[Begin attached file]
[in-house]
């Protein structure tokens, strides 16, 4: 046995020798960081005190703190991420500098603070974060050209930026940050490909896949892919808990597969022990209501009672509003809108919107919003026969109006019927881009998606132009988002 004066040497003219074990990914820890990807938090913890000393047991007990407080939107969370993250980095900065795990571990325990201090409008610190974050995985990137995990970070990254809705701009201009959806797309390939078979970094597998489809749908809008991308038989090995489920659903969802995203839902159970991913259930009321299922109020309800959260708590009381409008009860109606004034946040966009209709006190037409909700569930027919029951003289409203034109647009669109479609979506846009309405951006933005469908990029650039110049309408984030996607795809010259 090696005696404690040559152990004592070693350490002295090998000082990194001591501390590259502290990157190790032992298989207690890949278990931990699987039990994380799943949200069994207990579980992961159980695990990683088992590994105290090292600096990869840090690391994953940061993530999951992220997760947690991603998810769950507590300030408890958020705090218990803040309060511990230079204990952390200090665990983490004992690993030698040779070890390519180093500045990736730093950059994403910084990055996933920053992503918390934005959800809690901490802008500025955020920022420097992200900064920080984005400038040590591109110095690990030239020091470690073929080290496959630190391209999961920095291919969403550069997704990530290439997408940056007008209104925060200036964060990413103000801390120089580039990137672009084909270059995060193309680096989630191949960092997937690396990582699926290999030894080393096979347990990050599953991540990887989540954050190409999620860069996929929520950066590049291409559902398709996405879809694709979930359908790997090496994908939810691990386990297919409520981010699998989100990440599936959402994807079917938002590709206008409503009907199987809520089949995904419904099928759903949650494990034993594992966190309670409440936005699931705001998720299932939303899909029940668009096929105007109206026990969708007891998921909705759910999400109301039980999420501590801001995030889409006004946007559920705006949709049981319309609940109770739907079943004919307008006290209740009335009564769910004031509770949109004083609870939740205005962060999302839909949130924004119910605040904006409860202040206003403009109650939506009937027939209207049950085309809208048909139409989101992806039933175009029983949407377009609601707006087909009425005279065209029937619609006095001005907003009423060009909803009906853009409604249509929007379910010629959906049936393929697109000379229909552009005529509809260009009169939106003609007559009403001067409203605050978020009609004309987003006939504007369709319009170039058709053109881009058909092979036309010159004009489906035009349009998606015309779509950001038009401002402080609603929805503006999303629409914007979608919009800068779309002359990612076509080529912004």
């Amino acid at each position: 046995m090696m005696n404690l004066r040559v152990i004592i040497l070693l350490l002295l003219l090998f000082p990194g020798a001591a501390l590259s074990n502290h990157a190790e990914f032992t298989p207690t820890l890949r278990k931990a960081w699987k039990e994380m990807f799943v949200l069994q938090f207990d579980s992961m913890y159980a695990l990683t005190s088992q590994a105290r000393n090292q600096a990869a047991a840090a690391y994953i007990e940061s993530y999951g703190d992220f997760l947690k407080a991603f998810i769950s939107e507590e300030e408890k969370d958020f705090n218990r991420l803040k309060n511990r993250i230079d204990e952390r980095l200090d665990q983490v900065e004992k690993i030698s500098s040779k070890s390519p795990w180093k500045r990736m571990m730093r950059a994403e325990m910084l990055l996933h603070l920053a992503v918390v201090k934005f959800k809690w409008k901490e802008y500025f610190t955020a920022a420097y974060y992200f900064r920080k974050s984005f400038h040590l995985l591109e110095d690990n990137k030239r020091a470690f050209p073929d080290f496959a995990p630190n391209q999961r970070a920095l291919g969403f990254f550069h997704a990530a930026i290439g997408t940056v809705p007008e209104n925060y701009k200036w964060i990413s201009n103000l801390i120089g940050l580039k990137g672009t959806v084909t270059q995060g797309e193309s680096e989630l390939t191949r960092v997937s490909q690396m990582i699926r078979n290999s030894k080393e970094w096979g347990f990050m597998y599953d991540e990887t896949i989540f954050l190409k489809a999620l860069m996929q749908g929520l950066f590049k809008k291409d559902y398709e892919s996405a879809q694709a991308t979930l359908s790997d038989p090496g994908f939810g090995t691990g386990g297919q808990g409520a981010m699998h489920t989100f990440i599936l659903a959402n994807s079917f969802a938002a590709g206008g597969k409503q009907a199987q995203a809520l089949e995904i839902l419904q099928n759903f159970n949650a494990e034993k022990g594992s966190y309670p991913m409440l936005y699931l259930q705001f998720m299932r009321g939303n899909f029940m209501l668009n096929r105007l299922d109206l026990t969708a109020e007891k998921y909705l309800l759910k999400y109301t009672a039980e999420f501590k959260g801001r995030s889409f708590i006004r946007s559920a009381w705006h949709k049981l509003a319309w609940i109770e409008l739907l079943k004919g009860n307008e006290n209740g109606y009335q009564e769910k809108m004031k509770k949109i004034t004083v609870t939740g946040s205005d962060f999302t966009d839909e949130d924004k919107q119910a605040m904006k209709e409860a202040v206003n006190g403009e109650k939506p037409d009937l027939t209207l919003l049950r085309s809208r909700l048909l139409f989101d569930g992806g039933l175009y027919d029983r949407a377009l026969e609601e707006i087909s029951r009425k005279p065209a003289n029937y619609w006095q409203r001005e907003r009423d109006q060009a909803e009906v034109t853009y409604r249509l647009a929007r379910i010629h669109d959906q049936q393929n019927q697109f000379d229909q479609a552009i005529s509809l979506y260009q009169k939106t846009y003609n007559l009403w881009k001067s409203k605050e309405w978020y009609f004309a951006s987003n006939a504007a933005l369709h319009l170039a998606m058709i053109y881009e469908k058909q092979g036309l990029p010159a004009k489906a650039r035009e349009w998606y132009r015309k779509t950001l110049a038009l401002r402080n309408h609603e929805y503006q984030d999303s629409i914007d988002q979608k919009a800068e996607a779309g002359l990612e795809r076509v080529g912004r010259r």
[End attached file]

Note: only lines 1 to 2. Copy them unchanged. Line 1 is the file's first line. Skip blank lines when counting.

[in-house]
């Protein structure tokens, strides 16, 4: 046995020798960081005190703190991420500098603070974060050209930026940050490909896949892919808990597969022990209501009672509003809108919107919003026969109006019927881009998606132009988002 004066040497003219074990990914820890990807938090913890000393047991007990407080939107969370993250980095900065795990571990325990201090409008610190974050995985990137995990970070990254809705701009201009959806797309390939078979970094597998489809749908809008991308038989090995489920659903969802995203839902159970991913259930009321299922109020309800959260708590009381409008009860109606004034946040966009209709006190037409909700569930027919029951003289409203034109647009669109479609979506846009309405951006933005469908990029650039110049309408984030996607795809010259 090696005696404690040559152990004592070693350490002295090998000082990194001591501390590259502290990157190790032992298989207690890949278990931990699987039990994380799943949200069994207990579980992961159980695990990683088992590994105290090292600096990869840090690391994953940061993530999951992220997760947690991603998810769950507590300030408890958020705090218990803040309060511990230079204990952390200090665990983490004992690993030698040779070890390519180093500045990736730093950059994403910084990055996933920053992503918390934005959800809690901490802008500025955020920022420097992200900064920080984005400038040590591109110095690990030239020091470690073929080290496959630190391209999961920095291919969403550069997704990530290439997408940056007008209104925060200036964060990413103000801390120089580039990137672009084909270059995060193309680096989630191949960092997937690396990582699926290999030894080393096979347990990050599953991540990887989540954050190409999620860069996929929520950066590049291409559902398709996405879809694709979930359908790997090496994908939810691990386990297919409520981010699998989100990440599936959402994807079917938002590709206008409503009907199987809520089949995904419904099928759903949650494990034993594992966190309670409440936005699931705001998720299932939303899909029940668009096929105007109206026990969708007891998921909705759910999400109301039980999420501590801001995030889409006004946007559920705006949709049981319309609940109770739907079943004919307008006290209740009335009564769910004031509770949109004083609870939740205005962060999302839909949130924004119910605040904006409860202040206003403009109650939506009937027939209207049950085309809208048909139409989101992806039933175009029983949407377009609601707006087909009425005279065209029937619609006095001005907003009423060009909803009906853009409604249509929007379910010629959906049936393929697109000379229909552009005529509809260009009169939106003609007559009403001067409203605050978020009609004309987003006939504007369709319009170039058709053109881009058909092979036309010159004009489906035009349009998606015309779509950001038009401002402080609603929805503006999303629409914007979608919009800068779309002359990612076509080529912004």